Castro was the author of many political books (most of them being edited collections of his speeches, of which there are many—Castro currently holds the record for the longest speech delivered at the United Nations General Assembly, at 4.5 hours), most of them dealing — as you'd expect — with his problems with capitalism and American foreign policy.
Castro died on November 25th, 2016, of unannounced causes. Ironically enough, his death on November 25 was Black Friday in America, a very consumerist capitalist holiday. It was also the birthday of violently anti-Communist Chilean dictator Augusto Pinochet, leading to many jokes to the effect that Pinochet's birthday wish had finally been granted. On the less ironic note, he passed away on the very day he and his comrades sailed to Cuba to begin the most important section of their revolution. November 25 was also the birthday of Armenian communist Monte Melkonian, funnily enough.
Since Castro is a controversial figure, with many fans and detractors, please use the Rule of Cautious Editing Judgment when editing this page.
Tropes as portrayed in fiction:
- Cigar Chomper: Castro without a cigar in any of his portrayals just doesn't seem to be Castro.
- The Generalissimo: Castro is one of the major inspirations for characters that fall under this trope.
- Iconic Outfit: Almost always portrayed wearing a simple green military uniform, pillbox cap, large beard, and cigar. Late in life he switched over to an Adidas track suit, with provoked jokes about him being a Slav (Adidas tracksuits are associated with working class Slavs in Eastern Europe and Russia).
Fidel Castro in media
- He appears in one sketch in The First Family, the Vaughn Meader comedy album spoofing the John F. Kennedy administration. In the sketch, JFK is hosting a meeting of numerous foreign leaders, and has everyone order what kind of sandwich they want for lunch. Castro requests "A chee-kon sandwich with a live chee-kon."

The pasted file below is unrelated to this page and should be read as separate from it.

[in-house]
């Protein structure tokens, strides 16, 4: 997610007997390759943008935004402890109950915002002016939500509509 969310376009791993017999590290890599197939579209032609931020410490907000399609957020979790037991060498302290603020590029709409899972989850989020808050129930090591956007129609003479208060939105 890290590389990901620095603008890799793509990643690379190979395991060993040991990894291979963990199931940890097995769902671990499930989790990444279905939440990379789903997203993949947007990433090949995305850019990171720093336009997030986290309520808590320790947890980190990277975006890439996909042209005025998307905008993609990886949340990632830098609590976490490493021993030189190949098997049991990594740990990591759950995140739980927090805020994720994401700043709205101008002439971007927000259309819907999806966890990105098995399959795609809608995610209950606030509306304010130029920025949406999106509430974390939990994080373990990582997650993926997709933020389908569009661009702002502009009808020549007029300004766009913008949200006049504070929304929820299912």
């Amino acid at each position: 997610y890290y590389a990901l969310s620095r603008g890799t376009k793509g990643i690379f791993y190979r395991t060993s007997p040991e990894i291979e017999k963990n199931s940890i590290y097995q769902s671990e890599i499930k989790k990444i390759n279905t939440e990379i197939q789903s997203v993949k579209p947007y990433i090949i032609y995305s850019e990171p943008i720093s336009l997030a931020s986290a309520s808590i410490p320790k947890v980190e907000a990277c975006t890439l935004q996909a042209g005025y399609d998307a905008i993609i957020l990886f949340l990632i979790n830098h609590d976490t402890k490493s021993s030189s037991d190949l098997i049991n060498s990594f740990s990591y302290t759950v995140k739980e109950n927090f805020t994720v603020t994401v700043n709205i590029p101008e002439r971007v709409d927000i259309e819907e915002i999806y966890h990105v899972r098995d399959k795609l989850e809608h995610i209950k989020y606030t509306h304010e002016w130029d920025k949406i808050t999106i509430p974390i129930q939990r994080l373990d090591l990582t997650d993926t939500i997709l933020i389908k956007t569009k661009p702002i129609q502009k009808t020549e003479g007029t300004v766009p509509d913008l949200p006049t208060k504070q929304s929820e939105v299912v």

- Nero: He has a cameo in Het Wonderwolkje ("The Magic Cloud") where he orders Nero executed for claiming he is more famous than him.
- He sets the plot of Scarface (1983) in motion by releasing a massive number of prisoners to Florida. He appears onscreen giving the real-life speech on the subject.
- A segment of The Godfather Part II takes place in Cuba during his uprising against Batista. While he doesn't appear on-screen, he's a major concern for the businessmen, and los fidelianos hail his name after his victory.
- Oliver Stone's Commandante is a documentary film made of interviews with Castro about a diverse range of topics.
- Featured in the Cuban Crisis segment of The Fog of War, in which he's considered a Worthy Adversary by former Secretary of Defense Robert McNamara.
- Though he never appears in-person, he is an important character in World War Z, and he (and Cuba) emerge from the Zombie Apocalypse arguably in better shape than when the ordeal commenced. Once he weathers this crisis, Castro officially steps down and allows for democratic elections.